Community groups around Ottawa are applauding the arrival of a website with dozens of new neighbourhood profiles.
It's the result of four years work by researchers at the University of Ottawa.
The profiles show everything from the amount of green space, parks, and health services in a neighbourhood, to the availability of fresh fruit and vegetables.
University of Ottawa psychology professor Betsy Kristjansson says the idea is to bring more awareness about the places where people live and how that affects their health and well being.
"We know that some neighbourhood factors are important for health. Which are they? What neighbourhood factors predict body mass index? What neighbourhood factors predict health-care utilization, school readiness?" Kristjansson says.
Ismail Mohamed of the Hunt Club Riverside Community Services Centre likes the idea.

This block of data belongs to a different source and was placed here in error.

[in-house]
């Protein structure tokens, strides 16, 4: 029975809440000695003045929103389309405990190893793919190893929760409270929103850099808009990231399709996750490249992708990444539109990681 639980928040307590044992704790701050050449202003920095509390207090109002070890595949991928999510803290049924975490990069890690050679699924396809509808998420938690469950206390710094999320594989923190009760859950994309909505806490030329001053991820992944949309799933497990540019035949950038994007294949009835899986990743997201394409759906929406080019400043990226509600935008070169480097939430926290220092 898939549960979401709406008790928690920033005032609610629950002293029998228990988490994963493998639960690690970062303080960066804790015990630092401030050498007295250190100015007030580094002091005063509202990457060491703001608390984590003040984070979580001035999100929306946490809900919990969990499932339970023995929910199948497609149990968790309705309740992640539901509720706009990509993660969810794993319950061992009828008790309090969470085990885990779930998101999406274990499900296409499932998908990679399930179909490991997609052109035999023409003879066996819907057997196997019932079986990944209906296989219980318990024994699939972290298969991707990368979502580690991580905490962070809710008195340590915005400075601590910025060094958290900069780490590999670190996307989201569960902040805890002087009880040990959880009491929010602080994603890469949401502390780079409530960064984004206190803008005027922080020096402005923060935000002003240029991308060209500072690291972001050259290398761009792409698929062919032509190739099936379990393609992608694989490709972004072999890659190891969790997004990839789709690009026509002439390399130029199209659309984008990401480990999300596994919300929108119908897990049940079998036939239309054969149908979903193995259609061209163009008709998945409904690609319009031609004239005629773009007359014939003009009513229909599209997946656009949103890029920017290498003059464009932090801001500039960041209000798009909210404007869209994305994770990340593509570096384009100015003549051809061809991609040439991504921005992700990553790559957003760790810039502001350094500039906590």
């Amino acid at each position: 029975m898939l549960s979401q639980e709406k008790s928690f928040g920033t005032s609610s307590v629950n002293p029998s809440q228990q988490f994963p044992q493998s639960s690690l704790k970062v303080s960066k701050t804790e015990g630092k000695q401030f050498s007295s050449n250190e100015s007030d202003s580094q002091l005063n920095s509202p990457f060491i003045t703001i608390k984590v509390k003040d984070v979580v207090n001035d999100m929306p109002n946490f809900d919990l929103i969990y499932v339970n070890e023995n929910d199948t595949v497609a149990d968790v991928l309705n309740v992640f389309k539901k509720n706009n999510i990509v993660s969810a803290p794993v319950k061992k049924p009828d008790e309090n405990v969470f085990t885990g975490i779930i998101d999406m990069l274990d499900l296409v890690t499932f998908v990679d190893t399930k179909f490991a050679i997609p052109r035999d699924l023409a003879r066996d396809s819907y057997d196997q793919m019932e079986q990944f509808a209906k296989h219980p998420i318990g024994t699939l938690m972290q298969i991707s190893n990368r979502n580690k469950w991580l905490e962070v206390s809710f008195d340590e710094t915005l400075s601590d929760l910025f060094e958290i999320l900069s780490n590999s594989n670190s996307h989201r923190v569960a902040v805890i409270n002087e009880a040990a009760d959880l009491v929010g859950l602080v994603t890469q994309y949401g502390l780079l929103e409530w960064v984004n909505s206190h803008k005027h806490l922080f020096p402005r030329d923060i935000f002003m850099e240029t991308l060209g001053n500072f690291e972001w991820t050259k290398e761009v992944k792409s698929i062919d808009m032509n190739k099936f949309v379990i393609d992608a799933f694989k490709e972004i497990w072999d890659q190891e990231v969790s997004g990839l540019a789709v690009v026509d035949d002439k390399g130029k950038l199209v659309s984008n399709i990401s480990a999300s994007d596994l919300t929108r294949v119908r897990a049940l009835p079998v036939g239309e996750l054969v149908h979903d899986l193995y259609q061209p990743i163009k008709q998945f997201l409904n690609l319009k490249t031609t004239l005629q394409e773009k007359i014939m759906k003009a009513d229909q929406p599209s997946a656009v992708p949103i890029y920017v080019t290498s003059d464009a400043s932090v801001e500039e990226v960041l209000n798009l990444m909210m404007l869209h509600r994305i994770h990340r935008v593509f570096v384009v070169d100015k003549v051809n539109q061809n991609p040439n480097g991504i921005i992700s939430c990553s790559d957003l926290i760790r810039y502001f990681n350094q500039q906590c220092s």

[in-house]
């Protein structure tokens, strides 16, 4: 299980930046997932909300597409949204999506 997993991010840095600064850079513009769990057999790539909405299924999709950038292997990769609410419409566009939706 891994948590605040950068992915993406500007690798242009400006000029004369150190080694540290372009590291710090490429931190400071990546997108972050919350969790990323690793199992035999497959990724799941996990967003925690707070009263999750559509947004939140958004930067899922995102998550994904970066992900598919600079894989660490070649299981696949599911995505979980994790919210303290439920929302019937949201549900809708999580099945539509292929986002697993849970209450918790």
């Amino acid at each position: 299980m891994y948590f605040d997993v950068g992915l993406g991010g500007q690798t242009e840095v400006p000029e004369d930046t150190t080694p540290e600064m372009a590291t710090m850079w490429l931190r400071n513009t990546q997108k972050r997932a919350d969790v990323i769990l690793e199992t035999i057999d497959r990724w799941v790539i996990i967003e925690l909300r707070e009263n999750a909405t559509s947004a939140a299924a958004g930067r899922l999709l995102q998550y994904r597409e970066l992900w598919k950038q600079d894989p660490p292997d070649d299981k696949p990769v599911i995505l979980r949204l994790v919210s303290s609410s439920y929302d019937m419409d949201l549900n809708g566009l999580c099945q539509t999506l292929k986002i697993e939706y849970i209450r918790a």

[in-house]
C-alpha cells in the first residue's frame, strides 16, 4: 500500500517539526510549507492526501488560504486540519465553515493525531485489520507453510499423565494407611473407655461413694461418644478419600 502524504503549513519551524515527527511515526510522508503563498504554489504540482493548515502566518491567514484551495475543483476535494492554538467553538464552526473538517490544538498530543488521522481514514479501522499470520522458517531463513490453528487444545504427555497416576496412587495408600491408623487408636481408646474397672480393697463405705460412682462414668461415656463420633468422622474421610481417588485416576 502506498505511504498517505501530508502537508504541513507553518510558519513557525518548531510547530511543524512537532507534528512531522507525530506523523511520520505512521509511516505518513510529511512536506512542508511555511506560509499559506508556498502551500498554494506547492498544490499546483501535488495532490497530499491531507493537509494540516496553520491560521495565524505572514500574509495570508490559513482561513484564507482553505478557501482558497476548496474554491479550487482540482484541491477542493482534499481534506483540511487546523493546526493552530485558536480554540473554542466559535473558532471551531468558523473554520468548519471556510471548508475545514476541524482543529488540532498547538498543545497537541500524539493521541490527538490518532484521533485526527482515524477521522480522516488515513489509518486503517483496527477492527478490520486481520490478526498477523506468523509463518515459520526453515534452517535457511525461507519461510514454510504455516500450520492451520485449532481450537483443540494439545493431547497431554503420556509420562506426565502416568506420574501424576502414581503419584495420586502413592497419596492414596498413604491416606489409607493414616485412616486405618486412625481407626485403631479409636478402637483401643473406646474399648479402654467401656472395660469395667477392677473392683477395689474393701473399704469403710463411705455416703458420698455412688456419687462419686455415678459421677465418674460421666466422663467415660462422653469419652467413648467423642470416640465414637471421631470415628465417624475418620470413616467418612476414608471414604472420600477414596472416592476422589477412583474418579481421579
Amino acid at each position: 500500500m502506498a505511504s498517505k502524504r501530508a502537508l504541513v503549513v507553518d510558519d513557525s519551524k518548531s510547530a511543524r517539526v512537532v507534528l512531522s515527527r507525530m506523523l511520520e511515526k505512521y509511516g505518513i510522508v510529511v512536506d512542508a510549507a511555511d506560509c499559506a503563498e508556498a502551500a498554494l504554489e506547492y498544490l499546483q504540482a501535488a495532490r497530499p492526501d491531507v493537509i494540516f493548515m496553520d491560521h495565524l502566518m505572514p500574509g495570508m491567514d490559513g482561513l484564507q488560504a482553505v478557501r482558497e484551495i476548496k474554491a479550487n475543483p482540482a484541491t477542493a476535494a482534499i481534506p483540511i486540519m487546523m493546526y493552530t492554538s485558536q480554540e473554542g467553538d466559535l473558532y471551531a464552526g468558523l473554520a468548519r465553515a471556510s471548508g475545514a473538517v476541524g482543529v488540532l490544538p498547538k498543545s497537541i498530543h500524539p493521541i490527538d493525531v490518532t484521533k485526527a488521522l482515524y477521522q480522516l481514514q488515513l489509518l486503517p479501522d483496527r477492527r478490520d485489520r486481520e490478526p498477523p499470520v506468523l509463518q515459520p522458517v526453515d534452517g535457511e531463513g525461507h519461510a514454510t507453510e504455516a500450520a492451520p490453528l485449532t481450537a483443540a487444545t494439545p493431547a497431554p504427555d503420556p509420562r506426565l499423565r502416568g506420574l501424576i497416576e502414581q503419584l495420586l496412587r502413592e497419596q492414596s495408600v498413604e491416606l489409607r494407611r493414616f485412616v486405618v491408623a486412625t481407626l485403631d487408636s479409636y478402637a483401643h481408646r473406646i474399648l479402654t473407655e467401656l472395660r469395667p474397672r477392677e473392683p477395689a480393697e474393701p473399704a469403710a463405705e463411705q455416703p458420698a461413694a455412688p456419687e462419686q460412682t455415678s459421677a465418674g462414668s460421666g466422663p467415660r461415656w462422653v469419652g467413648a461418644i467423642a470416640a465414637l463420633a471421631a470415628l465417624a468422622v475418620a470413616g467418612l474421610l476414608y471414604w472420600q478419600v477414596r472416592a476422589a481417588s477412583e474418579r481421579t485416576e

"You know, it helps us define the neighbourhood more clearly — the stats are there. So it eliminates [the need] for us to go do more of outreach work and understand our community," Mohamed said.
The data on the website has helped Mohamed recognize low employment in his area. Now his centre is tailoring programming to address that problem.
"I think that the beauty of the Ottawa neighbourhood study is that it gives us data on smaller geographic areas," said Leslie McDermott, of the South-East Ottawa Community Health Centre.
On the website, users can see how their neighbourhood is doing compared to other neighbourhoods in the city.
Each profile ends with a summary of strengths and challenges.
But the site is not static.
Just as users can make changes at the online open encyclopedia Wikipedia, people will be able to go www.neighbourhoodstudy.ca online and add information to reflect changes over time.
(Note: Tuesday afternoon, the site was not responding to attempts to access the information.)